Who is eligible for an IRA? To be eligible to set up an IRA, your employees must meet two requirements:
You should note that there is no minimum age restriction. Children, therefore, are eligible to have an IRA, as long as they meet the compensation requirement. Children employed by your business, however, are eligible for a SEP only if you have set the minimum age requirements low enough to include them.
The next step in setting up your SEP is completing Form 5305-SEP.
The IRS has developed an extremely helpful one-page tax form that meets all the requirements of a SEP plan. It does not require any special document preparation other than simply filling in a few lines on the form, signing it, and dating it.
To be able to use Form 5305-SEP, you must meet the following requirements:
You should note that even if you fall into one of the categories above, you can still set up a SEP; you just can't use Form 5305-SEP.
Do not file Form 5305-SEP with the IRS. The form is merely intended to help you set up a SEP. You should fill it out, sign it, and date it and keep it with your business records. Once you have filled out the form, you don't have to do anything else with it, which means that you do not have to file Form 5305-SEP with the IRS, and you do not have to file any annual information returns (as most other types of plans are required to do).
In our Business Tools you will find Form 5305-SEP. It is in Adobe Portable Document Format (.pdf), and you will need the free Acrobat Reader to view and print the file.
Once the plan is set up, you must communicate information about the plan to your employees.
If you set up a SEP plan, all eligible employees must be given the following information:
If you have a SEP, be aware that there are strict rules regarding participation. The law mandates that any employee who has reached age 21, has worked for you in at least three of the preceding five years, and has received at least $550 from you for the year (this amount may be adjusted annually for inflation) must be allowed to participate in your SEP. You can write your plan to be more generous if you like (for example, allow employees under 21 or with fewer than three years of service to participate).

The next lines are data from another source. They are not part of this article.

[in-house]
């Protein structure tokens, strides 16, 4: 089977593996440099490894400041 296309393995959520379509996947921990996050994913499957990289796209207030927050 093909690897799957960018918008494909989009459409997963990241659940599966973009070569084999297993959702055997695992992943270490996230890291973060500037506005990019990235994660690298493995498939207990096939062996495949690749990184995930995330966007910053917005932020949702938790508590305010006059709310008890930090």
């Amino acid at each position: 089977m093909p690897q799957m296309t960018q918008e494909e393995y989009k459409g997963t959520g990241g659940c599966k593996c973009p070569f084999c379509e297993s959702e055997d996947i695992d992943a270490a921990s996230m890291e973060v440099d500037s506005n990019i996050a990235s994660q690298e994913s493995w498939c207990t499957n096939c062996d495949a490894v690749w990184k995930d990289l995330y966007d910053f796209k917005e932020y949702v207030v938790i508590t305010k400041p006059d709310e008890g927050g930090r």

You provide your employees with a SEP. Suzanne worked for you while in college in 2010, 2011, and 2012, never working more than 25 days in any particular year. In November 2013, she starts working for you full-time. Suzanne earns $3,000 from you in 2013. She turns 21 on December 31, 2013. You must make a SEP contribution for Suzanne for 2013 since she met the minimum age requirement, has worked for you in three of the five years preceding 2013, and has met the minimum requirement for 2013.
There are a couple of points you should remember about participation:
There are rules limiting SEP contributions as well.
Again, the maximum annual contribution you can make to a SEP is the lower of 25 percent of an employee's pay up to $260,000 or $52,000 (for 2014; these amounts may be adjusted annually for inflation).
If you're self-employed, the limits are slightly lower. When figuring the deduction for employer contributions made to your own SEP-IRA, compensation is your net earnings from self-employment, which takes into account:
The end result is that you will have to reduce the contribution rate called for in your plan by using a table and worksheets provided by the IRS in Publication 590, Individual Retirement Arrangements (IRAs).